The Little Typer

A new introductory book about dependent types, involving some familiar names:

The Little Typer

by Daniel P. Friedman and David Thrane Christiansen.

Foreword by Robert Harper.

Afterword by Conor McBride.

An introduction to dependent types, demonstrating the most beautiful aspects, one step at a time.

A program's type describes its behavior. Dependent types are a first-class part of a language, and are much more powerful than other kinds of types; using just one language for types and programs allows program descriptions to be as powerful as the programs they describe. The Little Typer explains dependent types, beginning with a very small language that looks very much like Scheme and extending it to cover both programming with dependent types and using dependent types for mathematical reasoning. Readers should be familiar with the basics of a Lisp-like programming language, as presented in the first four chapters of The Little Schemer.

The first five chapters of The Little Typer provide the needed tools to understand dependent types; the remaining chapters use these tools to build a bridge between mathematics and programming. Readers will learn that tools they know from programming—pairs, lists, functions, and recursion—can also capture patterns of reasoning. The Little Typer does not attempt to teach either practical programming skills or a fully rigorous approach to types. Instead, it demonstrates the most beautiful aspects as simply as possible, one step at a time.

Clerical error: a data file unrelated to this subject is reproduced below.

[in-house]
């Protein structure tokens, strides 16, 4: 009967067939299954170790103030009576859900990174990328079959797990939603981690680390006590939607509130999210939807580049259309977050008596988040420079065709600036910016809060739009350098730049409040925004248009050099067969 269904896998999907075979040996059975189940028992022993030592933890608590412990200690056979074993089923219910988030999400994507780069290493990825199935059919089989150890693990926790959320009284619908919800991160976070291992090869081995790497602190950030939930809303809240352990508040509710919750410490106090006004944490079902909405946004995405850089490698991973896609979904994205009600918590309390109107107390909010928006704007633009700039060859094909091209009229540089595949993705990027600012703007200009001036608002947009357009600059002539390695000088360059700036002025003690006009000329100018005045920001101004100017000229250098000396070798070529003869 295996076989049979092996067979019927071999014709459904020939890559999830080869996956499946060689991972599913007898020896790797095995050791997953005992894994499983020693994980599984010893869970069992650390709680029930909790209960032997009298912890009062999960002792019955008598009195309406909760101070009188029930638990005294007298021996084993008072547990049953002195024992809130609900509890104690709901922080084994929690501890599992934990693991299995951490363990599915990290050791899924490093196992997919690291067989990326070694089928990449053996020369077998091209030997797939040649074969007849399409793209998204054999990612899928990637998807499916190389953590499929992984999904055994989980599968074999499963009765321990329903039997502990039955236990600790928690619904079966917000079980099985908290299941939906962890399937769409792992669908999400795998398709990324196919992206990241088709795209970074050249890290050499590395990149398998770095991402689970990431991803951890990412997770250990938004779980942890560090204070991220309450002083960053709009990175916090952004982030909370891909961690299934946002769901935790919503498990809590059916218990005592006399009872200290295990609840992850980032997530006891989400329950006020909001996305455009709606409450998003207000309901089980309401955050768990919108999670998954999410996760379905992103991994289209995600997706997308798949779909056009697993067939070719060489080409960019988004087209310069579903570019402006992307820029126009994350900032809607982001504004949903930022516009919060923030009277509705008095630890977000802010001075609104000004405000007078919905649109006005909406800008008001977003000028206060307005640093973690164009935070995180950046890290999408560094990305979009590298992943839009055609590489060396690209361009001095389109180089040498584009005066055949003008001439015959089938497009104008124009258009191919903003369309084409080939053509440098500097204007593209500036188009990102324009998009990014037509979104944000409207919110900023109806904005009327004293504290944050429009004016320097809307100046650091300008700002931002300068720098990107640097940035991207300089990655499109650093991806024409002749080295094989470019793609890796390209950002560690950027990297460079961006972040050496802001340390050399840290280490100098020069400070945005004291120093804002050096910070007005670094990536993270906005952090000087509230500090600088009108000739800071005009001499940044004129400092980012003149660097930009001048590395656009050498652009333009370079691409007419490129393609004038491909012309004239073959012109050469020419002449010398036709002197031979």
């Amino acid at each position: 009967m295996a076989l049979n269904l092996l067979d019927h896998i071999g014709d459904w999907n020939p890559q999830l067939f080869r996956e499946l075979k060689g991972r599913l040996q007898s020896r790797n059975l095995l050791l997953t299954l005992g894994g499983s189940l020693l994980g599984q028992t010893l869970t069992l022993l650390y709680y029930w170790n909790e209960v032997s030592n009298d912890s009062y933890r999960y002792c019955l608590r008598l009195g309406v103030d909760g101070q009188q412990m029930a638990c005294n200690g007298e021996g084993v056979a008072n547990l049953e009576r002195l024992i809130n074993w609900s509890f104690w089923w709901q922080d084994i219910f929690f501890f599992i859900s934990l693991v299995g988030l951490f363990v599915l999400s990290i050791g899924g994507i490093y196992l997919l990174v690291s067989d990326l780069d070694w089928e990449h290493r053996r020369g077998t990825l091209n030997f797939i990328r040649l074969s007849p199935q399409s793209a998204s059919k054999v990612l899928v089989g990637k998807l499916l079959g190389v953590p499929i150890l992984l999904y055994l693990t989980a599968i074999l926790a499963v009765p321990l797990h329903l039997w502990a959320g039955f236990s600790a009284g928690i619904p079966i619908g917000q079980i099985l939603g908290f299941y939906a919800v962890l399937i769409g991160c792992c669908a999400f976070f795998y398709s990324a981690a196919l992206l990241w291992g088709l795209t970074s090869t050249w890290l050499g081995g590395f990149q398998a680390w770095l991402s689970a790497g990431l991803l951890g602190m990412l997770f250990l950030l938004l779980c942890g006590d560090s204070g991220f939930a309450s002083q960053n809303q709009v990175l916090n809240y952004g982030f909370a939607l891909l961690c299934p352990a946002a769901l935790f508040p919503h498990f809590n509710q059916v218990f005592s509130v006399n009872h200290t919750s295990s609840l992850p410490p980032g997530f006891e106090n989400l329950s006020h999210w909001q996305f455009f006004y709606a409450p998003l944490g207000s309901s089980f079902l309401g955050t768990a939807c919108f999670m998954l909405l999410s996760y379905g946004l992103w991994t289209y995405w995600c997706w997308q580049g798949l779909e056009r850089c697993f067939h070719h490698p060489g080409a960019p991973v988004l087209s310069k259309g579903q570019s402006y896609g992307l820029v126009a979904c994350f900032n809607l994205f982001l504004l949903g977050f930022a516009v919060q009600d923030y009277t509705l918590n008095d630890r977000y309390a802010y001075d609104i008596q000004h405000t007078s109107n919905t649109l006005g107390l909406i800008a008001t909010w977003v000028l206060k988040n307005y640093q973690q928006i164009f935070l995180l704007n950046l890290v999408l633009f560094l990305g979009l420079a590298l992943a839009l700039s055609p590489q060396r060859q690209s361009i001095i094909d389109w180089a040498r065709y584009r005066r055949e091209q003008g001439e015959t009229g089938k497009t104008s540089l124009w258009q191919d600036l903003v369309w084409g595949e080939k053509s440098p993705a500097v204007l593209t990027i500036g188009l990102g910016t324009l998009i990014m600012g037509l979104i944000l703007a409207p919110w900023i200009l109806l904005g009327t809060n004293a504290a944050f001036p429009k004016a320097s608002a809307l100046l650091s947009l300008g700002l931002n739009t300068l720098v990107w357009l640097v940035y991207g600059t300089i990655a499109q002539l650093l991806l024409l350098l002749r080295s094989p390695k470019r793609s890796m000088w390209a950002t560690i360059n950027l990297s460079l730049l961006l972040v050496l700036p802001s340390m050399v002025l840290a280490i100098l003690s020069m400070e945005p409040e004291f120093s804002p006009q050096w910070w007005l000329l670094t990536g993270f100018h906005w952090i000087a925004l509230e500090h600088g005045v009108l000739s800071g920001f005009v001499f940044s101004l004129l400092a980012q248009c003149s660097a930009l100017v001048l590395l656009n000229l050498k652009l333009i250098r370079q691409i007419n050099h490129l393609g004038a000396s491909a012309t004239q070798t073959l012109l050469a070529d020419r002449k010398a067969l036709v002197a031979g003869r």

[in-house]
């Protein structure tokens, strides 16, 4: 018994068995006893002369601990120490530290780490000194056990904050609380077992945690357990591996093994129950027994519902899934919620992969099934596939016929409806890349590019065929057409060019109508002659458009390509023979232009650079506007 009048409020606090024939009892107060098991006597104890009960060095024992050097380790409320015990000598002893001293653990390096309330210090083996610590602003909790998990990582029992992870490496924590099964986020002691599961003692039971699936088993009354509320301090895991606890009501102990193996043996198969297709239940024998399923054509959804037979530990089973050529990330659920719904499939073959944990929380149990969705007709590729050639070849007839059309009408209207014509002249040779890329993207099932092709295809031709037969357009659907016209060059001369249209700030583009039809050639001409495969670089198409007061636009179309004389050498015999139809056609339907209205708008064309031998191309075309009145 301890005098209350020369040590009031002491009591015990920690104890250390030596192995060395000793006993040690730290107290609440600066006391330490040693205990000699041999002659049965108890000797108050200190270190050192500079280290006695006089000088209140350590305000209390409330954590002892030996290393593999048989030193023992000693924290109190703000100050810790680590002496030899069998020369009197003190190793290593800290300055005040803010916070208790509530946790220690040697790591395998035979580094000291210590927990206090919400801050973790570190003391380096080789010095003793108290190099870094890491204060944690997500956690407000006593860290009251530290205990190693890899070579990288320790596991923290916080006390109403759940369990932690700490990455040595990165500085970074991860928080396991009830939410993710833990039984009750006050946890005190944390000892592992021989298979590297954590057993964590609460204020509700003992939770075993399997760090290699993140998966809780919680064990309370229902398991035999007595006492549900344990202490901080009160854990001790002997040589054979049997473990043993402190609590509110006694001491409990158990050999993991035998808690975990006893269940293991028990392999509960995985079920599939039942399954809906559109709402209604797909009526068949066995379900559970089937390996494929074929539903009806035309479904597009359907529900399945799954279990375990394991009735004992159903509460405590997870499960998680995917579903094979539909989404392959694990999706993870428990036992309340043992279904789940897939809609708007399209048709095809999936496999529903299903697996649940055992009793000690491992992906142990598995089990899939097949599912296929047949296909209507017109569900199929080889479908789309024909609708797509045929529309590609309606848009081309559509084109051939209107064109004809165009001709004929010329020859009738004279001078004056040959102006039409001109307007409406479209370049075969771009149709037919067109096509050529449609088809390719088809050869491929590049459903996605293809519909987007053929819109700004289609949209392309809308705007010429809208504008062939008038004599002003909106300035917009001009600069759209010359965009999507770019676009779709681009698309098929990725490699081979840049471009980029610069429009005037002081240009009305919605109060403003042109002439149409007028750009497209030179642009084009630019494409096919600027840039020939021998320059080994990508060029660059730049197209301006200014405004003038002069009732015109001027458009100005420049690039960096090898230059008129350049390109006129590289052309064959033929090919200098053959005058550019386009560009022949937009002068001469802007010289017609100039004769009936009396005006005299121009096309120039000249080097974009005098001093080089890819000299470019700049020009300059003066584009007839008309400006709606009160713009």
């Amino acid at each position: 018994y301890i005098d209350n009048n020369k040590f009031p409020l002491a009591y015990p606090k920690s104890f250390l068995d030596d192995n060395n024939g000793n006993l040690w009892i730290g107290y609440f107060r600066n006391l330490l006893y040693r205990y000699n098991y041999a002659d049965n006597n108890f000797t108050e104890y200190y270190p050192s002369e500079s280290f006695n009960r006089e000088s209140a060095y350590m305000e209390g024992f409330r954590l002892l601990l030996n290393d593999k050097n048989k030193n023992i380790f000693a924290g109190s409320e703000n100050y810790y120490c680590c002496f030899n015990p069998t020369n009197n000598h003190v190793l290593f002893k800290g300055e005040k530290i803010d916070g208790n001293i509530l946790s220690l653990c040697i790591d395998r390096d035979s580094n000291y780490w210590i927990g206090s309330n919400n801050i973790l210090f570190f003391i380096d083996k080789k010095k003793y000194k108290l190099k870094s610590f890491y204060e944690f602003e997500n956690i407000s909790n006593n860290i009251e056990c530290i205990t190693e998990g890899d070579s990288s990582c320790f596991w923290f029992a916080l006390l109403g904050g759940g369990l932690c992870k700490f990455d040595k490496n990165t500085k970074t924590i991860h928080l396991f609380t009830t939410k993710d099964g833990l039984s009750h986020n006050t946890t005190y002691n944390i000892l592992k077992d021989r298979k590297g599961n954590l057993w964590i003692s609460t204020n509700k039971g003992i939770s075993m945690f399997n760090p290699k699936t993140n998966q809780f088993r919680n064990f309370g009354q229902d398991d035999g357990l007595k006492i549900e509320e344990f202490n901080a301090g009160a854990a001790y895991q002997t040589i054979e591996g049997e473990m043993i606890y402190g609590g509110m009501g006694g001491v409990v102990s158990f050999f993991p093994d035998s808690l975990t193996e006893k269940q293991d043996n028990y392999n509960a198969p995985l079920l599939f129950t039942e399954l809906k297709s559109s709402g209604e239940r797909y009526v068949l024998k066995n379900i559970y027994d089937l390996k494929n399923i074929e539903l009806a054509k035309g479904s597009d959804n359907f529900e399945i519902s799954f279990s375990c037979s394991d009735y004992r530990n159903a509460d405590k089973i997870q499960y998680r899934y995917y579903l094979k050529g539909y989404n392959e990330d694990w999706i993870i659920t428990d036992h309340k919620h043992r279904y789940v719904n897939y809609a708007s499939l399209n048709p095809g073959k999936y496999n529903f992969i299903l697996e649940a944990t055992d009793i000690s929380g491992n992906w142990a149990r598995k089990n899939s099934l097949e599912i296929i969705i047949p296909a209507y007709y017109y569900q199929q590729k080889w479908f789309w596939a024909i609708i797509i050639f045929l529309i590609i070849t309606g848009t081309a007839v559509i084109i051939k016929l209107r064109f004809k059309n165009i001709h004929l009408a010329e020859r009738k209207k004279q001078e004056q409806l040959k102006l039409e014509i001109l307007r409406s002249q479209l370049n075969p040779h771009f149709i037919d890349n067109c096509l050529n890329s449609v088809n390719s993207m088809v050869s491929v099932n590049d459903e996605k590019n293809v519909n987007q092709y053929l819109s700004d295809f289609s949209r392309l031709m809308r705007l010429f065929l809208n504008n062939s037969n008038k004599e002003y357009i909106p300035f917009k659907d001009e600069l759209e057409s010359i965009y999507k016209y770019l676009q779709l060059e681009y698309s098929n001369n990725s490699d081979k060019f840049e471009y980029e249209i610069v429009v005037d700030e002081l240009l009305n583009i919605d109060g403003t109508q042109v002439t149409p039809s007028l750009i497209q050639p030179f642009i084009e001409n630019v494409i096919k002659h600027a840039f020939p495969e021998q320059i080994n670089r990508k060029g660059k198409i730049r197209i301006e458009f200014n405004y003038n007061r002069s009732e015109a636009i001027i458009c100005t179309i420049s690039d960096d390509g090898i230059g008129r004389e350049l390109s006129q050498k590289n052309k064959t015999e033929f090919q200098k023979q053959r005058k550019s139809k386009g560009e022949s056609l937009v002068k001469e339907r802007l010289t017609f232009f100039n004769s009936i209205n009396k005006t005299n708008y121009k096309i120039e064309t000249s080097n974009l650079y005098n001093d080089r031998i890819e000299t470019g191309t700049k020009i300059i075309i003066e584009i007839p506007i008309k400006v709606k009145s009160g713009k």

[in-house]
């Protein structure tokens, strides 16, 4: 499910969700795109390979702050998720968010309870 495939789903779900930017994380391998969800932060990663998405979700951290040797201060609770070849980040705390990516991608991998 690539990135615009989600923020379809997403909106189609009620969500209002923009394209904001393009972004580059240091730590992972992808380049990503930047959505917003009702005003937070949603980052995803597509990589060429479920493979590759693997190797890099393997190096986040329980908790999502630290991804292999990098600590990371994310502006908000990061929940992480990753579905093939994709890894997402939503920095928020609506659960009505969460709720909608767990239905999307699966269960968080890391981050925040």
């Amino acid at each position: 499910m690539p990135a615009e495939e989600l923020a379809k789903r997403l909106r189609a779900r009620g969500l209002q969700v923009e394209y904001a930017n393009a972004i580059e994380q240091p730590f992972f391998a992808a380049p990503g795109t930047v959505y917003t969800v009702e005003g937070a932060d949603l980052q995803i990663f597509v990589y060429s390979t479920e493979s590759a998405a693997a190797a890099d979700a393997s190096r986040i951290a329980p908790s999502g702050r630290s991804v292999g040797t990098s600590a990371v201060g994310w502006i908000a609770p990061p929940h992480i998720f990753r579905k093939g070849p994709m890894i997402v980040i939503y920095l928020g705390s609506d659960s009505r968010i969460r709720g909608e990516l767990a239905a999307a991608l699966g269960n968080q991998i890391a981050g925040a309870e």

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I have a question, if anyone here is reading this.
Are these statements not contradictory?

p. 53: "U, ..., is short for universe, because it describes all the types (except for itself)."

p. 55: "not every type is described by U."

Are the types not described by U only those that contain U? Or are there others?

Universe levels?

I haven't actually read it, but I imagine they've got a hierarchy of universes, since they said U does not contain itself. So you'd have U0, U1, U2... as described in this StackExchange answer.


This is how universes are done in Martin-Löf type theory, which homotopy type theory is based on. It's called predicative universes.

In systems with quantification over types such as Coq, you effectively have universes that contain themselves. I think there are quite a few people who find such systems a bit "less constructive" than MLTT.

MLTT admits a straightforward interpretation in set theory, and indeed there is a constructive fragment of set theory, called CZF, that roughly corresponds to MLTT, in that there is a two-way correspondence between them. Systems with quantification over types don't admit natural set-theoretic interpretations, for reasons expounded by John Reynolds, Polymorphism is not set-theoretic.

There is some mention of

There is some mention of universe levels in a footnote, but also that they are not needed since they are using only one level. "Here, a single U is enough because U is not described by a type."